The U.S. government grossly violates the sovereignty and human rights of other countries in contempt of universally-recognized international norms, said the Human Rights Record of the United States in 2005 issued here on Thursday.
"The U.S. government frequently commits wanton slaughters of innocents in its war efforts and military operations in other countries," said the report issued by the Information Office of the State Council, China's cabinet.
The USA Today newspaper on Dec. 13, 2005 quoted a 2004 study published in the medical journal The Lancet as saying that it was estimated that about 100,000 Iraqis, mostly women and children, had died in the Iraqi war launched by the U.S. government in 2003.
The year 2005 also witnessed frequent overseas military operations targeting at civilians by the U.S. forces, causing quite a number of deaths and injuries, said the report.
On July 4, 2005, the U.S. forces killed 17 civilians, including women and children, in their air strikes in Konarha Province of Afghanistan. On Aug. 30, 2005, U.S. jet fighters launched several air raids against an area near the western Iraqi border town of Qaim, causing at least 56 deaths, including elders and children, the report said.
In 2005, news of prisoner abuse by the U.S. forces again hit headlines, following their 2004 prisoner abuse scandal that stunned the world. To extract information, the U.S. forces in Iraq used various kinds of torture in their interrogations, said the report.
They abused the Iraqi detainees by all means, including sleep deprivation, tying them to the wall, hitting them with baseball bats, denying their access to water and food, forcing them to listen to extremely loud music in completely dark places for days running, unleashing dogs to bite them for amusement and even scaring them by putting them in the same cage with lions, according to reports from The Washington Post, The New York Times, the Washington Weekly and other news media.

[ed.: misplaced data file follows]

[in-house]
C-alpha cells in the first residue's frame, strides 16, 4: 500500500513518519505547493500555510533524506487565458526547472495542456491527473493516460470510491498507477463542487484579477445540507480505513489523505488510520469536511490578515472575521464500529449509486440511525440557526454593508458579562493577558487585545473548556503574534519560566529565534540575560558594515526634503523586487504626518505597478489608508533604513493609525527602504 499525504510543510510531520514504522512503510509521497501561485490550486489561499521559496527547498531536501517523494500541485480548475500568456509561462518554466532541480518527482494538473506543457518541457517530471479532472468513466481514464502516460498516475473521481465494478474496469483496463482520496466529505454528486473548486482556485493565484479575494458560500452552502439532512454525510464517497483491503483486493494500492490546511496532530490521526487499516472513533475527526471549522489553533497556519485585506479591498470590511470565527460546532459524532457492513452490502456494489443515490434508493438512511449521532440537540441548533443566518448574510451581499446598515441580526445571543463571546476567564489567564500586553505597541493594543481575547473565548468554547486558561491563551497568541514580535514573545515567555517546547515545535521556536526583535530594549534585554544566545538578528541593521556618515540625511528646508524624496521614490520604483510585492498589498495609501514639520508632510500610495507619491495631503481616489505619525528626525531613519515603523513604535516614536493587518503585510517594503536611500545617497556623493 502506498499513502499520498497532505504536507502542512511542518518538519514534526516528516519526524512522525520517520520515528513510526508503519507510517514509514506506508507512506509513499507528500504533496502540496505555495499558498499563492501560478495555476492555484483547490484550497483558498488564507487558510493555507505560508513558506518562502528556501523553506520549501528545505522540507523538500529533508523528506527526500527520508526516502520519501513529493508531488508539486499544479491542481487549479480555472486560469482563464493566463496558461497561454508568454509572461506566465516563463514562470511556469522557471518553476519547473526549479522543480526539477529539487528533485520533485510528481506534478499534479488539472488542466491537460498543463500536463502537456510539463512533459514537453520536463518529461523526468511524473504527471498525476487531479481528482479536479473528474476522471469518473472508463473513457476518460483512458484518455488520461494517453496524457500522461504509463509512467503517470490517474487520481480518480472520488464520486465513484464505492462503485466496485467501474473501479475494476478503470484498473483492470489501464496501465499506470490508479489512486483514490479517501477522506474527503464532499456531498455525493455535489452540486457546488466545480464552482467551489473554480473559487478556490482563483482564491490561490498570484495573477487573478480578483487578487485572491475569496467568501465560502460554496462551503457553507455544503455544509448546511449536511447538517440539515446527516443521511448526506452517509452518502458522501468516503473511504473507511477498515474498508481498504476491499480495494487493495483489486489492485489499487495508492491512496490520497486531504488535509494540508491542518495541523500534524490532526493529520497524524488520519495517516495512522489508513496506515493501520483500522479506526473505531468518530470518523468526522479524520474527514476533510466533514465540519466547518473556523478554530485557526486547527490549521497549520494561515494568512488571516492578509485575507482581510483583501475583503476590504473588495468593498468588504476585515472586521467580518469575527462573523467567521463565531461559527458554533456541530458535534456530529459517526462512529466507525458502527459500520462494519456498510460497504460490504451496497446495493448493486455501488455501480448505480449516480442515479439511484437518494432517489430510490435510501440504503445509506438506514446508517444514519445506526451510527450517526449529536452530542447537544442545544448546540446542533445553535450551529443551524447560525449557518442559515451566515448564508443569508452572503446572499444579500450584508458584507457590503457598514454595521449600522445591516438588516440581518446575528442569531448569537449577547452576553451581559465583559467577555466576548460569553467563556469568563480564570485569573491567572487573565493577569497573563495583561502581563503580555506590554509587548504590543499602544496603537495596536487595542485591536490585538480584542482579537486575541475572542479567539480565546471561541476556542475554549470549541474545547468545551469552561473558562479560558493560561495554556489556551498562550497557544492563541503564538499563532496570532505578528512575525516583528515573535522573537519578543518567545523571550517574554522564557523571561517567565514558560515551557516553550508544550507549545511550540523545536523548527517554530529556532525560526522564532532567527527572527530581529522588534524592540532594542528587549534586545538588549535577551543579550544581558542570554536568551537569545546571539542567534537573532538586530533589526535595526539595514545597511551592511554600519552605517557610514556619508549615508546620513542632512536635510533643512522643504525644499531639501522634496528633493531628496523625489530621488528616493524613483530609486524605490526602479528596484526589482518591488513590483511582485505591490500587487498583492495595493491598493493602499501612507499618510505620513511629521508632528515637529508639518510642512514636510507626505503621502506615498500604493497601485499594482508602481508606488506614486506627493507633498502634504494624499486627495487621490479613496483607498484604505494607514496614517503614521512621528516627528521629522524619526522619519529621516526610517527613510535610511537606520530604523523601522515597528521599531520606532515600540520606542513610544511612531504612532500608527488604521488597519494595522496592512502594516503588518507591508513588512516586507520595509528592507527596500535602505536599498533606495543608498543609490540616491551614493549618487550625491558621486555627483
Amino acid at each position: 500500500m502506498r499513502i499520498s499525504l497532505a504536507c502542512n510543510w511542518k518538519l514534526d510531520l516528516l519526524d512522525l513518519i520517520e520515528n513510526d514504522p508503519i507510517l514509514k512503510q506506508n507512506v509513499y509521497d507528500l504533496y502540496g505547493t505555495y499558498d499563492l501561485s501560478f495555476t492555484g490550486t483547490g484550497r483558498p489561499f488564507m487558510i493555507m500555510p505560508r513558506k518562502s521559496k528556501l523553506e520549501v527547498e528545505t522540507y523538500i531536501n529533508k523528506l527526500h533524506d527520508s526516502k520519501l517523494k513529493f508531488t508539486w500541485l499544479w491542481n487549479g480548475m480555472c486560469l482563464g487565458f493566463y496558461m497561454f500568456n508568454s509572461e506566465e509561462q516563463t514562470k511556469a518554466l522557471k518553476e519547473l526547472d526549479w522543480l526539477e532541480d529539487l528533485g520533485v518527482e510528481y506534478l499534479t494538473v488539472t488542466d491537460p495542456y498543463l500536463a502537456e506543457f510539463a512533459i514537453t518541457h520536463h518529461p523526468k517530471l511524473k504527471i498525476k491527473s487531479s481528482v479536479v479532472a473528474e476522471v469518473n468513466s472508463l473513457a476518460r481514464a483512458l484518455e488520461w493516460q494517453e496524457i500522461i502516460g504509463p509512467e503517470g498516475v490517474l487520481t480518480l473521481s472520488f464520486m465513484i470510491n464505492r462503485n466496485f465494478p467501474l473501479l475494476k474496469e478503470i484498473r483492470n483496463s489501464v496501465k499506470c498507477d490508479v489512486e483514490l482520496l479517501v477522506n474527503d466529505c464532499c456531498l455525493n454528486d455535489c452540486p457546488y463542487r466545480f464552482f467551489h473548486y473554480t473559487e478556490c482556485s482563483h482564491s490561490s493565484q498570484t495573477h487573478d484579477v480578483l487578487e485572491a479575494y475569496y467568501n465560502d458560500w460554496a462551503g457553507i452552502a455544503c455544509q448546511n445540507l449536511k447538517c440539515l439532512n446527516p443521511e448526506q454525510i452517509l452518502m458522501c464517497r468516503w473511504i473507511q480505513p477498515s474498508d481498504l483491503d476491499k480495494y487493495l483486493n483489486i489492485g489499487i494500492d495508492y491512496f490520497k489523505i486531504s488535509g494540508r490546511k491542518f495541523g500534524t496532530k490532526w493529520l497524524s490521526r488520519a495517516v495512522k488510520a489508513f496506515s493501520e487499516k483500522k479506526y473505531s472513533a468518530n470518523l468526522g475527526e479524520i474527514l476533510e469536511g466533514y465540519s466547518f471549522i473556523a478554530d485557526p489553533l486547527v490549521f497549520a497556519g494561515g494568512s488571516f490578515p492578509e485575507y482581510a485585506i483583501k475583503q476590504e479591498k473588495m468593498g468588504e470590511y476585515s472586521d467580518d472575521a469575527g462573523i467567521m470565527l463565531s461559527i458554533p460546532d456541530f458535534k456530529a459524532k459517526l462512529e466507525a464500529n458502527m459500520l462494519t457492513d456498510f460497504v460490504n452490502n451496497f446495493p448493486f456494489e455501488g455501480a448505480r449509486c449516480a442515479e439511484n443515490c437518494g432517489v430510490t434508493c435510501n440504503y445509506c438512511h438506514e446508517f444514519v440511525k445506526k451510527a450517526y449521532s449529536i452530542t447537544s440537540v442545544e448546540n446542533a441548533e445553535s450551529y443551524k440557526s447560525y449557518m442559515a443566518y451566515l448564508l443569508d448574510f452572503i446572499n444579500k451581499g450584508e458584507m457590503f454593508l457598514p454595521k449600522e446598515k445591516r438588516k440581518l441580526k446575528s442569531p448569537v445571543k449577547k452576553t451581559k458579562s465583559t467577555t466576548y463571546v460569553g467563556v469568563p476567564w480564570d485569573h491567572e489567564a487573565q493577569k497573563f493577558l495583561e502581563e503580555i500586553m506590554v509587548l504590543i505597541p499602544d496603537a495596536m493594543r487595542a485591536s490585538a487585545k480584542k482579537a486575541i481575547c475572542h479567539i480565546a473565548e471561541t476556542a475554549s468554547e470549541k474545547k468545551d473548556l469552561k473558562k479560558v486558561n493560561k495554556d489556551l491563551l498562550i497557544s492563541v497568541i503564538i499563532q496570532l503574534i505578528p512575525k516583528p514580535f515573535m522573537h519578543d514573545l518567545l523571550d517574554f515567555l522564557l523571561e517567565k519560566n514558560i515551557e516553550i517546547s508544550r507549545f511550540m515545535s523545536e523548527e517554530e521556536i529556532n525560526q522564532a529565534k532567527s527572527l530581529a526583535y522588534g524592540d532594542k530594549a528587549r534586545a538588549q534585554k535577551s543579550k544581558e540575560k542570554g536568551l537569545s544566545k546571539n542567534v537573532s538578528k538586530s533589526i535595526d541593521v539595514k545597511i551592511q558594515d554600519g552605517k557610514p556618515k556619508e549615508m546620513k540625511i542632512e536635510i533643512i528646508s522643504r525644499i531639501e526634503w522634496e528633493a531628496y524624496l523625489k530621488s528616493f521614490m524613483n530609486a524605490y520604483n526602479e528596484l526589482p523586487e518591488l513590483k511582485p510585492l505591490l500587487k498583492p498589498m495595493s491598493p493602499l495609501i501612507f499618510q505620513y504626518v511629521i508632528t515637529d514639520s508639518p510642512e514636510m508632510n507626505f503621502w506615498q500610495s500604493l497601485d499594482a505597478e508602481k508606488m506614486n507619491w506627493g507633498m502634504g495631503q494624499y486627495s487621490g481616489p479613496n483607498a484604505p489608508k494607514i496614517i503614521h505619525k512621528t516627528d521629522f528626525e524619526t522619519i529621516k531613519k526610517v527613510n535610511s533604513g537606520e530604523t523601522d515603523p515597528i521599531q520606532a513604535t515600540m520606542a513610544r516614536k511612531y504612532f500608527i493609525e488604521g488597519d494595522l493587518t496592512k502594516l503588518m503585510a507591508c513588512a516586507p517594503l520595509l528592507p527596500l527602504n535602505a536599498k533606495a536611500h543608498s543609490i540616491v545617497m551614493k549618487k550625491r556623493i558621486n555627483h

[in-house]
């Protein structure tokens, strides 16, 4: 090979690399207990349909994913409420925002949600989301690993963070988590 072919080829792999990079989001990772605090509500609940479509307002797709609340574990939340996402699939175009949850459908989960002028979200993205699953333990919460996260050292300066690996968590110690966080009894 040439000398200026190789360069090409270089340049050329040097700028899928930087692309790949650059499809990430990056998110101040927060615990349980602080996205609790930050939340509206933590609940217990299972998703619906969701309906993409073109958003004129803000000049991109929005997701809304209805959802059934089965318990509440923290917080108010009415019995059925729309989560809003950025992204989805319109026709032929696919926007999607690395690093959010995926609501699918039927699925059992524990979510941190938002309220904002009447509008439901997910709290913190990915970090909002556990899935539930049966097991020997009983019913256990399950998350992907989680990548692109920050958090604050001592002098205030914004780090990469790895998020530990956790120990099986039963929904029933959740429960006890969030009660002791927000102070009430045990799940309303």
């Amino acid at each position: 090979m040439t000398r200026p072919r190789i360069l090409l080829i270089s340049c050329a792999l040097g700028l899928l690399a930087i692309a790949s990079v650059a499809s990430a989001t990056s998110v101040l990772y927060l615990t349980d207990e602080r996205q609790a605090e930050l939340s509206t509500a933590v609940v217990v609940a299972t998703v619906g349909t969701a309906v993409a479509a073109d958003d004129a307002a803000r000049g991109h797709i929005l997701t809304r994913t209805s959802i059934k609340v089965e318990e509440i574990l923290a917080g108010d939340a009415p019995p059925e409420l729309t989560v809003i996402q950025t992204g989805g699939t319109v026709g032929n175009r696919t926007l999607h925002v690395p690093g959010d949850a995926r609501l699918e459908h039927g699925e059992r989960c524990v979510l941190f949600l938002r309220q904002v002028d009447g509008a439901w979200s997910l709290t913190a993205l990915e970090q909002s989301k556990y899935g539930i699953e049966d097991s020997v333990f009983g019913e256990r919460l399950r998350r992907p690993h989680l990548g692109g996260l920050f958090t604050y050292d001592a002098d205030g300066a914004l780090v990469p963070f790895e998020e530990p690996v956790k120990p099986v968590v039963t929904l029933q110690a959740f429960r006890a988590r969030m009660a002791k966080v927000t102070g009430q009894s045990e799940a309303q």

A report by The Human Rights Watch in September 2005 said that U.S. soldiers regarded prisoner abuse as "amusement" and a way "to relieve stress." Due to the unbearable abuse, many detainees maimed themselves, went on hunger strikes and even rioted.
According to a report issued by the South Command of the U.S. military, there occurred 350 self-maiming cases in the prison of Guantanamo, Cuba, in 2003, with 23 prisoners seeking to hang themselves in one week of August. In August 2005, 131 prisoners in Guantanamo went on a mass hunger strike to protest inhuman treatment.
The report said after the Sept. 11 attacks, the United States wantonly apprehended terrorism suspects worldwide under the banner of "anti-terrorism".
An AP story on Nov. 16, 2005 said that since the start of the anti-terrorism war in 2001, the United States had detained more than 83,000 foreign nationals, with 82,400 of them under the custody of the U.S. military in Afghanistan and Iraq. And 700 captives were shipped to Guantanamo.
Over the past four years, the U.S. has not brought any indictment against them or brought them to court hearing. By March 2005, 108 people had died in custody. Up to date, there are still 14,500 foreign nationals under U.S. custody.
The report said "the U.S. government ought to first clean up its own record of human rights before qualifying itself to comment on human rights situations in other countries, let alone arrogantly telling them what to do."
"We urge the U.S. government to look squarely at its own human rights problems, reflect what it has done in the human rights field and take concrete measures to improve its own human rights record," said the report.
"The U.S. government should stop provoking international confrontation on the issue of human rights, and make a fresh start to contribute more to international human rights cooperation and to the healthy development of international human rights cause," the report added.